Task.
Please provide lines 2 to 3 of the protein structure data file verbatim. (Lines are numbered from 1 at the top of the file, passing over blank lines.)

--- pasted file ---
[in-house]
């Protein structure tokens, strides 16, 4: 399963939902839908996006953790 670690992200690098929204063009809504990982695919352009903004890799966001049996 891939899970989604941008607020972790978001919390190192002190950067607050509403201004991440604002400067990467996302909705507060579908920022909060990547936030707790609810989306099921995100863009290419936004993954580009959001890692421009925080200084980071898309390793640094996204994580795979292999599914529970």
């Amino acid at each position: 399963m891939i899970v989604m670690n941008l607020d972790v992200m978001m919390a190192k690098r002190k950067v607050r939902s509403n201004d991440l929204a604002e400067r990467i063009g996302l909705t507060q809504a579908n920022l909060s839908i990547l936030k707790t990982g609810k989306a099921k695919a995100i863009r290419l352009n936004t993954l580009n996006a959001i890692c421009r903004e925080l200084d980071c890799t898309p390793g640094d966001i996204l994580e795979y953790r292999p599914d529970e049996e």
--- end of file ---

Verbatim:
């Protein structure tokens, strides 16, 4: 399963939902839908996006953790 670690992200690098929204063009809504990982695919352009903004890799966001049996 891939899970989604941008607020972790978001919390190192002190950067607050509403201004991440604002400067990467996302909705507060579908920022909060990547936030707790609810989306099921995100863009290419936004993954580009959001890692421009925080200084980071898309390793640094996204994580795979292999599914529970």
């Amino acid at each position: 399963m891939i899970v989604m670690n941008l607020d972790v992200m978001m919390a190192k690098r002190k950067v607050r939902s509403n201004d991440l929204a604002e400067r990467i063009g996302l909705t507060q809504a579908n920022l909060s839908i990547l936030k707790t990982g609810k989306a099921k695919a995100i863009r290419l352009n936004t993954l580009n996006a959001i890692c421009r903004e925080l200084d980071c890799t898309p390793g640094d966001i996204l994580e795979y953790r292999p599914d529970e049996e």